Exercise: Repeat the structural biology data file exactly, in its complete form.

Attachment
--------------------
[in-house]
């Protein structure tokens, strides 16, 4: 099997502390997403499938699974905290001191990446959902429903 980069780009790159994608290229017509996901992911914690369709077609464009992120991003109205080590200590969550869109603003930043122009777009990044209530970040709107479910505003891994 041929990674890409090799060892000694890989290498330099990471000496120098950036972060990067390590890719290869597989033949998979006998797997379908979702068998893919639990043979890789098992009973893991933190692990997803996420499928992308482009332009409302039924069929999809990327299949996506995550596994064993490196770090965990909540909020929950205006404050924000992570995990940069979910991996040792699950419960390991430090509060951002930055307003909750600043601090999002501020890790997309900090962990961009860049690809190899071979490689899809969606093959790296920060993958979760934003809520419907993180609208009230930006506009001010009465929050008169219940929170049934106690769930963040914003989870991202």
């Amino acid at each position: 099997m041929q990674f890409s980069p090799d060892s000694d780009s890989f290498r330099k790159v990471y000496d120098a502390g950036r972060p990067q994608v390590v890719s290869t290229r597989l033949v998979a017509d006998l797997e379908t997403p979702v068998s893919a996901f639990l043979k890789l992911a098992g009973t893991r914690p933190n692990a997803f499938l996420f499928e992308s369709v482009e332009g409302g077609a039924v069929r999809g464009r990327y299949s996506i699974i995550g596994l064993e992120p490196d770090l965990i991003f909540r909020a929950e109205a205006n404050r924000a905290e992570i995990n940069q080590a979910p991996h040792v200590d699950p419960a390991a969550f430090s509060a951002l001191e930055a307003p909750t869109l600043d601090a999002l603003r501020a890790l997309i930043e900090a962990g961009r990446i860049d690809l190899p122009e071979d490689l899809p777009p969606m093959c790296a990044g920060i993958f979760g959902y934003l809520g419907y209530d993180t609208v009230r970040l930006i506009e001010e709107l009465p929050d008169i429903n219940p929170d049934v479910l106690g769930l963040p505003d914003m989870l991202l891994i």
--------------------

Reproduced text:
[in-house]
């Protein structure tokens, strides 16, 4: 099997502390997403499938699974905290001191990446959902429903 980069780009790159994608290229017509996901992911914690369709077609464009992120991003109205080590200590969550869109603003930043122009777009990044209530970040709107479910505003891994 041929990674890409090799060892000694890989290498330099990471000496120098950036972060990067390590890719290869597989033949998979006998797997379908979702068998893919639990043979890789098992009973893991933190692990997803996420499928992308482009332009409302039924069929999809990327299949996506995550596994064993490196770090965990909540909020929950205006404050924000992570995990940069979910991996040792699950419960390991430090509060951002930055307003909750600043601090999002501020890790997309900090962990961009860049690809190899071979490689899809969606093959790296920060993958979760934003809520419907993180609208009230930006506009001010009465929050008169219940929170049934106690769930963040914003989870991202």
């Amino acid at each position: 099997m041929q990674f890409s980069p090799d060892s000694d780009s890989f290498r330099k790159v990471y000496d120098a502390g950036r972060p990067q994608v390590v890719s290869t290229r597989l033949v998979a017509d006998l797997e379908t997403p979702v068998s893919a996901f639990l043979k890789l992911a098992g009973t893991r914690p933190n692990a997803f499938l996420f499928e992308s369709v482009e332009g409302g077609a039924v069929r999809g464009r990327y299949s996506i699974i995550g596994l064993e992120p490196d770090l965990i991003f909540r909020a929950e109205a205006n404050r924000a905290e992570i995990n940069q080590a979910p991996h040792v200590d699950p419960a390991a969550f430090s509060a951002l001191e930055a307003p909750t869109l600043d601090a999002l603003r501020a890790l997309i930043e900090a962990g961009r990446i860049d690809l190899p122009e071979d490689l899809p777009p969606m093959c790296a990044g920060i993958f979760g959902y934003l809520g419907y209530d993180t609208v009230r970040l930006i506009e001010e709107l009465p929050d008169i429903n219940p929170d049934v479910l106690g769930l963040p505003d914003m989870l991202l891994i």